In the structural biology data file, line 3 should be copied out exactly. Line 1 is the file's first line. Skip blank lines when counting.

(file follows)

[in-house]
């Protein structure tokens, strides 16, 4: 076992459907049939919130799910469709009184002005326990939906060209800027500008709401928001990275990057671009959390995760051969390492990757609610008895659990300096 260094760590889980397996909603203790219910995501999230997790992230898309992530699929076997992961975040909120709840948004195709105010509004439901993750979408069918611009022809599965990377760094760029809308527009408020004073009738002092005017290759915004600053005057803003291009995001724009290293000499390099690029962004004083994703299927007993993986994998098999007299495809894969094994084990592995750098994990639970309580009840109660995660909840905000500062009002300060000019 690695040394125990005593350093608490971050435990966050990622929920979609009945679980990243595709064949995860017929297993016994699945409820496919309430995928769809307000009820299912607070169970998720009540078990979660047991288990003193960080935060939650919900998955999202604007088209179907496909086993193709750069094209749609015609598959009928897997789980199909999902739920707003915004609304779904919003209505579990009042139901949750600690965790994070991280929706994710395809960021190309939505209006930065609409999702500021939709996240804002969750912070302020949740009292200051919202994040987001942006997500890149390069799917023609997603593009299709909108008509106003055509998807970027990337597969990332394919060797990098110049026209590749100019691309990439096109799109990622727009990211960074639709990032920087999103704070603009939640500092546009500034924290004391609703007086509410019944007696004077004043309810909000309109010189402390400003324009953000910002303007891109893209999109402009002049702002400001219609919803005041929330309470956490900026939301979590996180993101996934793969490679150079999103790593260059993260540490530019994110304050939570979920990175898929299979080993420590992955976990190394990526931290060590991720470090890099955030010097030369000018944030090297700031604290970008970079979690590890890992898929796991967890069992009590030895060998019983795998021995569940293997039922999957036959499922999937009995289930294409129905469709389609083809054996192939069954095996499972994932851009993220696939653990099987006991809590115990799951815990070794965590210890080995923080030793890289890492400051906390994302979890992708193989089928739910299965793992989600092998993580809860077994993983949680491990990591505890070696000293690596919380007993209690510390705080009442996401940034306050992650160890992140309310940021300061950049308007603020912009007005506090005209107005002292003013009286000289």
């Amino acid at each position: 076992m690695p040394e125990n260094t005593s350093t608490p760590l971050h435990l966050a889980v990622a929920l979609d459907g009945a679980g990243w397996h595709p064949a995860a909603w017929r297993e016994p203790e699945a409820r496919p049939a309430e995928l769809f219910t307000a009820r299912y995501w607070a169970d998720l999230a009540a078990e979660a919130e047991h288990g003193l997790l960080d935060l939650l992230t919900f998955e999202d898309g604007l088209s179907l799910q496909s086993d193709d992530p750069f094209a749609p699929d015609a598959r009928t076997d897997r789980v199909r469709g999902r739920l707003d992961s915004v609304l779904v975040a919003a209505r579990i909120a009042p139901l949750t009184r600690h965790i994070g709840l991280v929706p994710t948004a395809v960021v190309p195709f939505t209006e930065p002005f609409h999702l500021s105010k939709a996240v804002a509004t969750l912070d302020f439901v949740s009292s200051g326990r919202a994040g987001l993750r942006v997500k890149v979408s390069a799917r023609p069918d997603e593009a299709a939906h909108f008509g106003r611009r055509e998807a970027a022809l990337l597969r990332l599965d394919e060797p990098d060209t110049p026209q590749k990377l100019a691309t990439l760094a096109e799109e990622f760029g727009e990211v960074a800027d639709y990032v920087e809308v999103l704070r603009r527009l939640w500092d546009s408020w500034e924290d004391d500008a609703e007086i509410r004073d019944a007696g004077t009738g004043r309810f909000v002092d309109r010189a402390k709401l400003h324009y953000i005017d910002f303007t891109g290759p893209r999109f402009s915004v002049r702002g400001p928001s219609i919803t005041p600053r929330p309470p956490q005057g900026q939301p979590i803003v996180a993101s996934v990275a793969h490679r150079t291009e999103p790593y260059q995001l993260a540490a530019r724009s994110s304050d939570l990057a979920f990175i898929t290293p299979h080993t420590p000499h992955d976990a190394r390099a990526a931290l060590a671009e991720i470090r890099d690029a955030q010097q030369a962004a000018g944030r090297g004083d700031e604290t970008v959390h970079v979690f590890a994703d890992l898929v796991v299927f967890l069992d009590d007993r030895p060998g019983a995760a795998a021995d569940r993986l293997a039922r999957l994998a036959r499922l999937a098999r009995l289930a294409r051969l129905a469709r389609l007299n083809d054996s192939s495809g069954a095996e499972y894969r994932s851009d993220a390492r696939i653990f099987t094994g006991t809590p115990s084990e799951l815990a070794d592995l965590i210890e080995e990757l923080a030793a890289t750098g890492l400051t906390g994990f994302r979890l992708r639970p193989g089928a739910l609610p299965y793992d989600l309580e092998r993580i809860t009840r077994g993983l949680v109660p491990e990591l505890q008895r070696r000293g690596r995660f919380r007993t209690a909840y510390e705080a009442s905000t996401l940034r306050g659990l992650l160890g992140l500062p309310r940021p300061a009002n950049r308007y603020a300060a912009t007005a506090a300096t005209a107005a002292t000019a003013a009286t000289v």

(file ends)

């Amino acid at each position: 076992m690695p040394e125990n260094t005593s350093t608490p760590l971050h435990l966050a889980v990622a929920l979609d459907g009945a679980g990243w397996h595709p064949a995860a909603w017929r297993e016994p203790e699945a409820r496919p049939a309430e995928l769809f219910t307000a009820r299912y995501w607070a169970d998720l999230a009540a078990e979660a919130e047991h288990g003193l997790l960080d935060l939650l992230t919900f998955e999202d898309g604007l088209s179907l799910q496909s086993d193709d992530p750069f094209a749609p699929d015609a598959r009928t076997d897997r789980v199909r469709g999902r739920l707003d992961s915004v609304l779904v975040a919003a209505r579990i909120a009042p139901l949750t009184r600690h965790i994070g709840l991280v929706p994710t948004a395809v960021v190309p195709f939505t209006e930065p002005f609409h999702l500021s105010k939709a996240v804002a509004t969750l912070d302020f439901v949740s009292s200051g326990r919202a994040g987001l993750r942006v997500k890149v979408s390069a799917r023609p069918d997603e593009a299709a939906h909108f008509g106003r611009r055509e998807a970027a022809l990337l597969r990332l599965d394919e060797p990098d060209t110049p026209q590749k990377l100019a691309t990439l760094a096109e799109e990622f760029g727009e990211v960074a800027d639709y990032v920087e809308v999103l704070r603009r527009l939640w500092d546009s408020w500034e924290d004391d500008a609703e007086i509410r004073d019944a007696g004077t009738g004043r309810f909000v002092d309109r010189a402390k709401l400003h324009y953000i005017d910002f303007t891109g290759p893209r999109f402009s915004v002049r702002g400001p928001s219609i919803t005041p600053r929330p309470p956490q005057g900026q939301p979590i803003v996180a993101s996934v990275a793969h490679r150079t291009e999103p790593y260059q995001l993260a540490a530019r724009s994110s304050d939570l990057a979920f990175i898929t290293p299979h080993t420590p000499h992955d976990a190394r390099a990526a931290l060590a671009e991720i470090r890099d690029a955030q010097q030369a962004a000018g944030r090297g004083d700031e604290t970008v959390h970079v979690f590890a994703d890992l898929v796991v299927f967890l069992d009590d007993r030895p060998g019983a995760a795998a021995d569940r993986l293997a039922r999957l994998a036959r499922l999937a098999r009995l289930a294409r051969l129905a469709r389609l007299n083809d054996s192939s495809g069954a095996e499972y894969r994932s851009d993220a390492r696939i653990f099987t094994g006991t809590p115990s084990e799951l815990a070794d592995l965590i210890e080995e990757l923080a030793a890289t750098g890492l400051t906390g994990f994302r979890l992708r639970p193989g089928a739910l609610p299965y793992d989600l309580e092998r993580i809860t009840r077994g993983l949680v109660p491990e990591l505890q008895r070696r000293g690596r995660f919380r007993t209690a909840y510390e705080a009442s905000t996401l940034r306050g659990l992650l160890g992140l500062p309310r940021p300061a009002n950049r308007y603020a300060a912009t007005a506090a300096t005209a107005a002292t000019a003013a009286t000289v």